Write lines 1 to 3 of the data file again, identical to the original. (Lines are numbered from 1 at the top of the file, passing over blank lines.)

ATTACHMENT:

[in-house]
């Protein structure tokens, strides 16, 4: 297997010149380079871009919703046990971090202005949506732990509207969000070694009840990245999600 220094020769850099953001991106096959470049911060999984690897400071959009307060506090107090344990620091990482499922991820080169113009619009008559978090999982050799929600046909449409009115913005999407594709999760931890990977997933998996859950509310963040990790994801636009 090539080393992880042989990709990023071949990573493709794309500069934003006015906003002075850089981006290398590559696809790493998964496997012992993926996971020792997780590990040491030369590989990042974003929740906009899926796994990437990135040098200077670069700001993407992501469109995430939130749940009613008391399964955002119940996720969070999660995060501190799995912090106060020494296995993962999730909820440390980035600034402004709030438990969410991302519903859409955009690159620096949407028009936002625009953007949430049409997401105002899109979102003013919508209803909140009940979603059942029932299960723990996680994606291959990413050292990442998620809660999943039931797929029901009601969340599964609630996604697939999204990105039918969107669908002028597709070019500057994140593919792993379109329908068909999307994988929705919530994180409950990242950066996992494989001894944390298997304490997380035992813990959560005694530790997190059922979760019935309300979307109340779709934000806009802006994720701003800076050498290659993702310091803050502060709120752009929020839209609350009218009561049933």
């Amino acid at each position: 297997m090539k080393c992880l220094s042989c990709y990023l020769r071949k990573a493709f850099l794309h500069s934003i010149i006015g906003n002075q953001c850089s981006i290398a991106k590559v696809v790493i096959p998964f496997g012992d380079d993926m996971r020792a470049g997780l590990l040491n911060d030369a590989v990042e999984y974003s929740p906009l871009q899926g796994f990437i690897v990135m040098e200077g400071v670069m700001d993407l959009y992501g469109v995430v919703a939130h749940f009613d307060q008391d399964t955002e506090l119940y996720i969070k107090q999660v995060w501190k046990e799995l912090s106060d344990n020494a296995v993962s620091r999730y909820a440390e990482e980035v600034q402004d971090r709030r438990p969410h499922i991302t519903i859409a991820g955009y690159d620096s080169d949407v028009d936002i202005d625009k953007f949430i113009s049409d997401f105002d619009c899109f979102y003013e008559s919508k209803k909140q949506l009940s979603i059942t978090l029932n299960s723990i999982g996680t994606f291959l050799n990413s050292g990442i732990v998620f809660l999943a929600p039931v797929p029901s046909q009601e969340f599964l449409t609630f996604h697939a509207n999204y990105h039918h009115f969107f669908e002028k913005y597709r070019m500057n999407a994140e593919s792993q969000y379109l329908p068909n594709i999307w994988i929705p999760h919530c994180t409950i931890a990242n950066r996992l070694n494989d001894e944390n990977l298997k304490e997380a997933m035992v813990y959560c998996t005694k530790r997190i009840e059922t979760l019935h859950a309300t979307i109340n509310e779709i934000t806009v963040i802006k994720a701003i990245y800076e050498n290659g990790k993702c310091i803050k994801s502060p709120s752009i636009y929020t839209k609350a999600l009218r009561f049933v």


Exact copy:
[in-house]
């Protein structure tokens, strides 16, 4: 297997010149380079871009919703046990971090202005949506732990509207969000070694009840990245999600 220094020769850099953001991106096959470049911060999984690897400071959009307060506090107090344990620091990482499922991820080169113009619009008559978090999982050799929600046909449409009115913005999407594709999760931890990977997933998996859950509310963040990790994801636009 090539080393992880042989990709990023071949990573493709794309500069934003006015906003002075850089981006290398590559696809790493998964496997012992993926996971020792997780590990040491030369590989990042974003929740906009899926796994990437990135040098200077670069700001993407992501469109995430939130749940009613008391399964955002119940996720969070999660995060501190799995912090106060020494296995993962999730909820440390980035600034402004709030438990969410991302519903859409955009690159620096949407028009936002625009953007949430049409997401105002899109979102003013919508209803909140009940979603059942029932299960723990996680994606291959990413050292990442998620809660999943039931797929029901009601969340599964609630996604697939999204990105039918969107669908002028597709070019500057994140593919792993379109329908068909999307994988929705919530994180409950990242950066996992494989001894944390298997304490997380035992813990959560005694530790997190059922979760019935309300979307109340779709934000806009802006994720701003800076050498290659993702310091803050502060709120752009929020839209609350009218009561049933």
């Amino acid at each position: 297997m090539k080393c992880l220094s042989c990709y990023l020769r071949k990573a493709f850099l794309h500069s934003i010149i006015g906003n002075q953001c850089s981006i290398a991106k590559v696809v790493i096959p998964f496997g012992d380079d993926m996971r020792a470049g997780l590990l040491n911060d030369a590989v990042e999984y974003s929740p906009l871009q899926g796994f990437i690897v990135m040098e200077g400071v670069m700001d993407l959009y992501g469109v995430v919703a939130h749940f009613d307060q008391d399964t955002e506090l119940y996720i969070k107090q999660v995060w501190k046990e799995l912090s106060d344990n020494a296995v993962s620091r999730y909820a440390e990482e980035v600034q402004d971090r709030r438990p969410h499922i991302t519903i859409a991820g955009y690159d620096s080169d949407v028009d936002i202005d625009k953007f949430i113009s049409d997401f105002d619009c899109f979102y003013e008559s919508k209803k909140q949506l009940s979603i059942t978090l029932n299960s723990i999982g996680t994606f291959l050799n990413s050292g990442i732990v998620f809660l999943a929600p039931v797929p029901s046909q009601e969340f599964l449409t609630f996604h697939a509207n999204y990105h039918h009115f969107f669908e002028k913005y597709r070019m500057n999407a994140e593919s792993q969000y379109l329908p068909n594709i999307w994988i929705p999760h919530c994180t409950i931890a990242n950066r996992l070694n494989d001894e944390n990977l298997k304490e997380a997933m035992v813990y959560c998996t005694k530790r997190i009840e059922t979760l019935h859950a309300t979307i109340n509310e779709i934000t806009v963040i802006k994720a701003i990245y800076e050498n290659g990790k993702c310091i803050k994801s502060p709120s752009i636009y929020t839209k609350a999600l009218r009561f049933v």